What you see is what you get

Walk into most any company, and the only signage you’ll see is the name of a department and the names of the people who work there. At the Master of Business Operational Excellence program, we teach our students that visuals can be used for much more, indicating the purpose for the existence of a department or a function within a company.

Drew Locher, Shingo Prize-winning author, recently shared with our MBOE students a quote while making a case for visual management. This comes from György Kepes, founder of the Center for Advanced Visual Studies at MIT:

“The visual language is capable of disseminating knowledge more effectively than almost any other vehicle of communication.  Visual Communication is universal and international; it knows no limits of tongue, vocabulary, or grammar.  Visual language can convey facts and ideas in a wider and deeper range than almost any other means of communication.”

Companies generally work in functional silos. Within the functional silos, many times people don’t know what their colleagues are working on and what the expectations are. People within the department know of their roles mostly from the job responsibilities they had read from the job posting and any projects that are thrown at them by the supervisor. The information lies within the heads of people.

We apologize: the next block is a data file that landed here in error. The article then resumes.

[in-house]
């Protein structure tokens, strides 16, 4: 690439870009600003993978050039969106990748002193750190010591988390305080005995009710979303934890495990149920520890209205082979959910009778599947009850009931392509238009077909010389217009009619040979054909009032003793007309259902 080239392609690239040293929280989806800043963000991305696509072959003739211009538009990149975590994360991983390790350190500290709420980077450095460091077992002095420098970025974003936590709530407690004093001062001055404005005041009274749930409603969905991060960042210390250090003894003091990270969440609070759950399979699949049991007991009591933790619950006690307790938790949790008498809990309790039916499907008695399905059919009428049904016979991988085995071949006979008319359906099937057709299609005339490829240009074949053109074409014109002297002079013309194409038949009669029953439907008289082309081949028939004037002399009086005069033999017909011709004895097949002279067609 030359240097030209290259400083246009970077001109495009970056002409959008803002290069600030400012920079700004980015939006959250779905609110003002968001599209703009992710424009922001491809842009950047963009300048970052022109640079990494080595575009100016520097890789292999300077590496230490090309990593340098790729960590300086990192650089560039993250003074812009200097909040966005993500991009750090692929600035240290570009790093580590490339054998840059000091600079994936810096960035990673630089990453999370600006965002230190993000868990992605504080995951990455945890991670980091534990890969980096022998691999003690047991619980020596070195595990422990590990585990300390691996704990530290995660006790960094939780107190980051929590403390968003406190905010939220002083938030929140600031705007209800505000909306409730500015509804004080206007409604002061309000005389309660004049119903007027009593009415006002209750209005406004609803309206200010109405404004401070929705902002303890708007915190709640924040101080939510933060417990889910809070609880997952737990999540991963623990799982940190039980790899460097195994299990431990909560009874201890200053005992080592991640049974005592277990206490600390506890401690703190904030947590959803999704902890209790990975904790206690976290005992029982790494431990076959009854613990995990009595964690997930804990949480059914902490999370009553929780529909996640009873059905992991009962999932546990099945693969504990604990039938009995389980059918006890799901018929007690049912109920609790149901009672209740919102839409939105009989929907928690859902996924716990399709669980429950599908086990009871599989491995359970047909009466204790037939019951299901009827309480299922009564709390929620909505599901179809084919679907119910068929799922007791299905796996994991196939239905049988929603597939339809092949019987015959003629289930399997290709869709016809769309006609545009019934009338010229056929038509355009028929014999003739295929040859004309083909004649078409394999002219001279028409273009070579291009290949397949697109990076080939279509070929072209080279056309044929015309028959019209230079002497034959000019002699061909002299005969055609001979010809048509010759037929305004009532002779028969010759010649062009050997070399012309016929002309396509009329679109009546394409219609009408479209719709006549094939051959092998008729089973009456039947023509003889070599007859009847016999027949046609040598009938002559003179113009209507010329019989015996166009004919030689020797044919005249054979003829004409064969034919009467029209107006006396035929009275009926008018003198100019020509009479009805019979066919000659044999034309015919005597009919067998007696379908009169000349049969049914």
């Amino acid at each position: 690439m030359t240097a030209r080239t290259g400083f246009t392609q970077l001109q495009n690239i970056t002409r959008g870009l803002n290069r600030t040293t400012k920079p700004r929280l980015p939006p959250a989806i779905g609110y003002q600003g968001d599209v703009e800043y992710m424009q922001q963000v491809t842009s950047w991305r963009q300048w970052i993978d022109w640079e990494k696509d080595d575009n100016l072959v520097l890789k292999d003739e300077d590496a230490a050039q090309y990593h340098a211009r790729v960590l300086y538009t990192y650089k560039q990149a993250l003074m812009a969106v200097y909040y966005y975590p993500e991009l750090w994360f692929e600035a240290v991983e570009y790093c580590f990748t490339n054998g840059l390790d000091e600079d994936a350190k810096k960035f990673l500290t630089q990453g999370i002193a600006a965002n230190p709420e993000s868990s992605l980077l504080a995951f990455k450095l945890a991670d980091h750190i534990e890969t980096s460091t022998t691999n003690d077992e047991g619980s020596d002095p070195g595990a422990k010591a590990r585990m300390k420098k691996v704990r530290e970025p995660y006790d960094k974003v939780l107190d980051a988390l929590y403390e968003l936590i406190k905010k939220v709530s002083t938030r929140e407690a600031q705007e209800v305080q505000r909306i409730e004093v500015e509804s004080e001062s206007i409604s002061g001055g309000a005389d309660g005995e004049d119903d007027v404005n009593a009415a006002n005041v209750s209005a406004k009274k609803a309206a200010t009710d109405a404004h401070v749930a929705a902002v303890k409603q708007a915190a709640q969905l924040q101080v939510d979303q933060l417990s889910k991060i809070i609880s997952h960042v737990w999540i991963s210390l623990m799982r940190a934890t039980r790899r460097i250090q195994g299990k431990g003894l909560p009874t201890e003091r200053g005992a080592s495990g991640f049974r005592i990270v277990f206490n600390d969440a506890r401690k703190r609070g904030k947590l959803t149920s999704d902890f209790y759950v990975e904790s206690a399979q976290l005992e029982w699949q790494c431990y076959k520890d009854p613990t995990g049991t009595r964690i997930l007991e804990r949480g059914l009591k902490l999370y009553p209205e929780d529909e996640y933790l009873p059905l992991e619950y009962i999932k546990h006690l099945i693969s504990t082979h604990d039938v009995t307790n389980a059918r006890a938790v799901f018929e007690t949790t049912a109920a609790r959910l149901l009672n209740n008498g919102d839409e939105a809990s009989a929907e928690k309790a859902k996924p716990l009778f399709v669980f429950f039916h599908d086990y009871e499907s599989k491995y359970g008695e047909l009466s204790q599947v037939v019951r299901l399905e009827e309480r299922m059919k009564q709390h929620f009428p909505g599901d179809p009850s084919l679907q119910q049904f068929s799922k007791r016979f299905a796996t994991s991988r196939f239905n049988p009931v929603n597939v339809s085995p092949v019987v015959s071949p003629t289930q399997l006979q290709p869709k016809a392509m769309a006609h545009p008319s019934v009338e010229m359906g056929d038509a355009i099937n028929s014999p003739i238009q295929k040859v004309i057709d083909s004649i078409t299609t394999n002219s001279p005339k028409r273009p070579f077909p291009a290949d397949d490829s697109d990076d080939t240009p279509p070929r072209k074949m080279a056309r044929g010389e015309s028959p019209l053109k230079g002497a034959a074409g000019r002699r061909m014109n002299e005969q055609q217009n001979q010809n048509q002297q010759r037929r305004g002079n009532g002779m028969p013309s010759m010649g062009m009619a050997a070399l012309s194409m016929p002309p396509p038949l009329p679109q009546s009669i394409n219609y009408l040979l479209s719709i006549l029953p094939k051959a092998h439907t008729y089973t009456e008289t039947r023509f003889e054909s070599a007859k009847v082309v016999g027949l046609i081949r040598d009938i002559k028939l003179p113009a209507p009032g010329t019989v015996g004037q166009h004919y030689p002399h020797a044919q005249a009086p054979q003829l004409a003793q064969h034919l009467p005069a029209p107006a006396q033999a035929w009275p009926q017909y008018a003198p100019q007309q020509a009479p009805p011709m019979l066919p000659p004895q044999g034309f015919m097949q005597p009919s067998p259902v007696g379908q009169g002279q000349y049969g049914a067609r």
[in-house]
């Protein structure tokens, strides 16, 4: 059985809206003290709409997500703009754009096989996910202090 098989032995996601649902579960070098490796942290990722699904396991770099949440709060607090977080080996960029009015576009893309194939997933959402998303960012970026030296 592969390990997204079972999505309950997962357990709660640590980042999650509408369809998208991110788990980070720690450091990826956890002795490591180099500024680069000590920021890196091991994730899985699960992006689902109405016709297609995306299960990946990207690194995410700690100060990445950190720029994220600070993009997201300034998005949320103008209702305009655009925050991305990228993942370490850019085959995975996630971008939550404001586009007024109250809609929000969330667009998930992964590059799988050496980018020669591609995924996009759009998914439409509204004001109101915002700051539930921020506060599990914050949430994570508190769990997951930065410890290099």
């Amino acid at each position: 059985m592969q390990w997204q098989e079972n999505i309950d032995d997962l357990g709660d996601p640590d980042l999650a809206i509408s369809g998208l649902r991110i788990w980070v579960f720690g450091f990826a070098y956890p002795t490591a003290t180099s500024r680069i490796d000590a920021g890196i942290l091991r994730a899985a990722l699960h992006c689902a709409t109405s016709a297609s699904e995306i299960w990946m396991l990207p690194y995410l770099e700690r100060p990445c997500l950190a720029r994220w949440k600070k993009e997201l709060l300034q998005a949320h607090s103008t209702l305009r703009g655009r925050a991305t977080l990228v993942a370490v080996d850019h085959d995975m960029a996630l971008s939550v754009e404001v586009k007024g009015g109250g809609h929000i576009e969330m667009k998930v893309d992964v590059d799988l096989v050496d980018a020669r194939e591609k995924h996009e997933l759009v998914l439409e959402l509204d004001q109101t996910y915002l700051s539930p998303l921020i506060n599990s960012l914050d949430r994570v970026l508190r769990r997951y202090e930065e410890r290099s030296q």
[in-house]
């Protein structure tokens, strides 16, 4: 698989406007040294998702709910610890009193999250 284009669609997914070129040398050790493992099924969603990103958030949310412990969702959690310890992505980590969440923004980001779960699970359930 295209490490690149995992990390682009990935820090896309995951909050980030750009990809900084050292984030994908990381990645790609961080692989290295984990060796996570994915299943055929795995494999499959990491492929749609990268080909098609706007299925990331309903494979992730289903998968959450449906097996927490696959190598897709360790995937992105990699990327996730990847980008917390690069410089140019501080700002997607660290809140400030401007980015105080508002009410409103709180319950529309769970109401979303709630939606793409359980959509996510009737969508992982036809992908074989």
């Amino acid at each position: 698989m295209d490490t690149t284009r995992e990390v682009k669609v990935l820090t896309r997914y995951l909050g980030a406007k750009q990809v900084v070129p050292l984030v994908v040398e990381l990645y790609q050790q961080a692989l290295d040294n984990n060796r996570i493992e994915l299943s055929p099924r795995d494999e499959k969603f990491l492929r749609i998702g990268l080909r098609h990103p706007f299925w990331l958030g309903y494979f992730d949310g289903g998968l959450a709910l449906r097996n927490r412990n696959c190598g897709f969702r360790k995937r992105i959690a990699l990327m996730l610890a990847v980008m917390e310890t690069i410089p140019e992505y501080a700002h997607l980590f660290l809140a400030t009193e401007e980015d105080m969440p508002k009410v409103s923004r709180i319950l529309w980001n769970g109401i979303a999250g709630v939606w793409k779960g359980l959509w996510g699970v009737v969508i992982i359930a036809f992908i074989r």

How does visual management help? Locher says it helps once you understand the key elements of visual management:

  • What is the purpose or function of the area?
  • What activities are performed in the area?
  • How do people know what to do?
  • How do they know how to do it?
  • How do they know how they are doing?
  • What is done if expectations are not being met?
  • Last but not the least: How will we drive Continuous Improvement via visual management?

Organizations that care about operational excellence must care about these questions and think about simple and visual ways of conveying this information. Visual management aids in better use of the employee talent, builds in accountability, and leads to the right action when the visuals indicate so.

The idea is not to have just the visuals but a process to manage what you see in the visuals.

On their most recent visit to campus, our MBOE students also mastered the elusive solution to solve the Rubik’s cube puzzle. Executive-in-Residence and MBOE faculty member R. Gary Butler found an innovative way to help students learn the principles of standardized work and training within industry and apply it to the process of solving the puzzle.

Students were asked to first find the solution. They then created critical steps necessary to solve the puzzle and developed a simple process to train anyone who may have/have not solved the Rubik’s cube puzzle in the past. The group that developed the best method won a prize.

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